I made a recipe for whole grain scones, back in March, and realized that there is a surprisingly amount of mystery about buttermilk. The mystery is not unreasonable, as traditional buttermilk and commercial butter are different, not to mention all the possible culinary equivalents. Nutritionally, the fat and probiotic of buttermilk varies with all thsoe possibilities.
Traditional buttermilk: Buttermilk was classically the skim milk left after making butter. However, most butter was made from raw milk that was allowed to separate at room temperature, so the milk was cultured by lactic acid bacteria naturally present. It was acidic, contains probiotics, and was low in fat.
Traditional cultured buttermilk: Cultured buttermilk may be simply cultured milk. As such, it can be whole milk, part-skim, or skim milk. The texture thickens, much as yogurt’s texture thickens, as the bacteria create an acidic environment, curdling the proteins. Truly traditional buttermilk would be made with raw milk, but pastuerized milk can be used with a starter. Cultured buttermilk does contain probiotics, although the specific cultures vary regionally.
Commercial cultured buttermilk: Commercial buttermilks are cultured milk, as above, made from pastuerized and homogenized milk. Typically, in the US, 1 1/2% milk is used. Often, there are thickeners such as carregeenan. It does have live cultures, and is acidic. Commercial buttermilks contain probiotics, and are low fat. Sometimes, when substituting homemade cultured buttermilk for commercial buttermilk in gluten-free baking recipes, I find it helpful to add a 1/2-1 teaspoon of ground flax to compensate for the thickeners in commercial buttermilk.
Acidified buttermilk substitutes: Culinarily, the most important aspect of buttermilk is the acid. Usually, in baking, recipes calling for buttermilk use baking soda, which needs an acid to react with. “Instant” buttermilk for baking can be made by mixing 1 T lemon juice or vinegar with 1 c milk, stirring well, and allowing it to sit for 5-10 minutes. A mild vinegar is probably your best bet– cider vinegar is popular, rice vinegar works well, and white wine vinegar is my favorite. I suggest avoiding balsamic, sherry, or red wine vinegar. Acidified buttermilk could also be used for dressings, but I’d suggest using a cultured version for better flavor. The fat content of the milk will depend on what you started with, and it does not contain probiotics.
Non-dairy buttermilk: Vegan or non-dairy buttermilks can be made by adding 1 T of lemon juice or a mild-flavored vinegar to 1 c of faux milk. In recipes for dressings or casseroles where the thicker creaminess matters, you may find it easier to substitute a plain unflavored vegan yogurt made from soy, coconut, nut, or other milk. Buttermilk starters could also be added to your favorite milk, but success could be pretty variable depending on whether your milk contains enough of the correct types of sugars to support the culture. The fat content of the milk will depend on what you started with, and it does not contain probiotics.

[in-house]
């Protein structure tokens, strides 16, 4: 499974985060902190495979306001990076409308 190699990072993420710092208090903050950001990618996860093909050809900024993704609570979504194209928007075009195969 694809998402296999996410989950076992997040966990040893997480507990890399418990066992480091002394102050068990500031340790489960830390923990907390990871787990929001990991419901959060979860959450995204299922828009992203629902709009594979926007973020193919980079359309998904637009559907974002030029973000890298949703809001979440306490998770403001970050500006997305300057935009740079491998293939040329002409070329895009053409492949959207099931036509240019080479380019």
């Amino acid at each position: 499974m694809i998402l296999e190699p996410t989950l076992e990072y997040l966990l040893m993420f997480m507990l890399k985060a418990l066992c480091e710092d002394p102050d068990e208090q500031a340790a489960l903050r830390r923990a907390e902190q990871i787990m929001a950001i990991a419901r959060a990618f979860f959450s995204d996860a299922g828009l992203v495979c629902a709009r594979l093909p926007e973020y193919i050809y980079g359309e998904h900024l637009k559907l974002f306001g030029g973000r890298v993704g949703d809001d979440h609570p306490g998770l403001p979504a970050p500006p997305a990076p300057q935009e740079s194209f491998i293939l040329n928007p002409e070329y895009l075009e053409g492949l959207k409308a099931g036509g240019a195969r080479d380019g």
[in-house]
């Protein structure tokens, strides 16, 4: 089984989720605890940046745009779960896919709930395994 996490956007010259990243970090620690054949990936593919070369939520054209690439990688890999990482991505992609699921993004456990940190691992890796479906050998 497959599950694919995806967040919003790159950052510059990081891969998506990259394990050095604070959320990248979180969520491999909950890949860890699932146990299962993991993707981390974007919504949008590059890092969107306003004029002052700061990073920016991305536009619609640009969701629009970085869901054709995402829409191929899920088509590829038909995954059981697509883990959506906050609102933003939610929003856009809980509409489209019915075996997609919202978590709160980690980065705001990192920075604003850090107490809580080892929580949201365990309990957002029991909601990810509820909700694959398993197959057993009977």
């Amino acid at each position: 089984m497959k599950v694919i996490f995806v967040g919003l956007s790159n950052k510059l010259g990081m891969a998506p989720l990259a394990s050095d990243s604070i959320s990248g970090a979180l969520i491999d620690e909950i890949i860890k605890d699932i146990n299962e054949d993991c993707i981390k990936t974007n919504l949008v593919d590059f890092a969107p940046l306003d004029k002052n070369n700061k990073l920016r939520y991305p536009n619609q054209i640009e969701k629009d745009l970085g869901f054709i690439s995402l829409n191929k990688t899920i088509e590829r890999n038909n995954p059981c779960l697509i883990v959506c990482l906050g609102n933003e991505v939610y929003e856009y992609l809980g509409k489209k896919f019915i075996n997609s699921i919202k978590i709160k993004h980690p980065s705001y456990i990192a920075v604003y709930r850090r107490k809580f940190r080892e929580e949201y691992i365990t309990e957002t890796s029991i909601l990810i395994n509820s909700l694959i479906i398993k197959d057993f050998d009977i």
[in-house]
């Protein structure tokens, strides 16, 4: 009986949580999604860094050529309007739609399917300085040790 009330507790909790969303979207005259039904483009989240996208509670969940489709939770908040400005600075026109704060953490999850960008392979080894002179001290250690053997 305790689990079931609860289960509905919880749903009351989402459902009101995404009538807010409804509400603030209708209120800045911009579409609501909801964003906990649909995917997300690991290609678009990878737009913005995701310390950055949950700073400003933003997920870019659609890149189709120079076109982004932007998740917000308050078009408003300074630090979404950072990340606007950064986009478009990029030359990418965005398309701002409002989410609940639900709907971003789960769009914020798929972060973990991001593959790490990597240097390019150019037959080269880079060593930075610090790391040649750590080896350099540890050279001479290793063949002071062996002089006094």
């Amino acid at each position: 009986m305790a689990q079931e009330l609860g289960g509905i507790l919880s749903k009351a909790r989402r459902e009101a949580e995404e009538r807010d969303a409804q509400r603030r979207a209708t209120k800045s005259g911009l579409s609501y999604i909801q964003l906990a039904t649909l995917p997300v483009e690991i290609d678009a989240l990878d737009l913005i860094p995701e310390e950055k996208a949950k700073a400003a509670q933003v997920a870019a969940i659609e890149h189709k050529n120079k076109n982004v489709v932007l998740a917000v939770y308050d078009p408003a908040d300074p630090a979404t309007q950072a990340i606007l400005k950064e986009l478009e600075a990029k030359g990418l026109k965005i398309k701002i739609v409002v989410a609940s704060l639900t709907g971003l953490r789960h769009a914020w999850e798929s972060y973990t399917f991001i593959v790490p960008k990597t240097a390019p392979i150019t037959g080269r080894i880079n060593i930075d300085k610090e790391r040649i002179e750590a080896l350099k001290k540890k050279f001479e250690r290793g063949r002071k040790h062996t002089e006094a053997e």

What is buttermilk used for? It’s commonly used in soda bread, pancakes, biscuits, muffins, cornbread, mashed potatoes, creamy salad dressings, and cheese. Pretty much anything baked– cakes, waffles, rolls, bread, brownies, pie crust– can be made with buttermilk. Mix it up with yogurt or mayo for a tuna or pasta salad, and the oh-so-terrible but popular ranch dressing ought to contain buttermilk. At last resort, you can freeze it for future bakingprojects.
Goat’s Milk Cultured Buttermilk
Using the sterilized equipment will help prevent contamination by other bacteria strains, so it is especially important if you intend to continually re-culture your buttermilk. Any amount of buttermilk can be made as long as the 3:1 ratio of milk:starter is maintained. Obviously, for 100% goat buttermilk, you would need to start with a cultured goat’s milk rather than a commercial cow’s milk.
1 c cultured buttermilk (commercial or homemade)
3 c goat milk
Mix the container of buttermilk before measuring it (shake or use a sterilized fork or whisk) into a sterilized jar with the milk. Bring the cultured buttermilk and the milk to about 85 degrees F (lukewarm, or use a sterilized thermometer). I typically do this by placing the jar of milk in a warm water bath. Be very careful to not overheat the buttermilk, or you might kill your good bacteria. Cap it with a sterilized lid. Mix together the milk and buttermilk in the jar by tightening the jar and shaking. Leave the jar in a warm place (ideally, 75 to 85 degrees F) for approximately 24 hours. It should smell strongly of buttermilk. Shake, and refrigerate.
This recipe can be used for raw or pasteurized milk. As I noted before, I strongly recommend pasteurized milk unless you have complete control over your milk supply and are very careful. It is particularly important for anyone with a compromised immune system to avoid raw milk.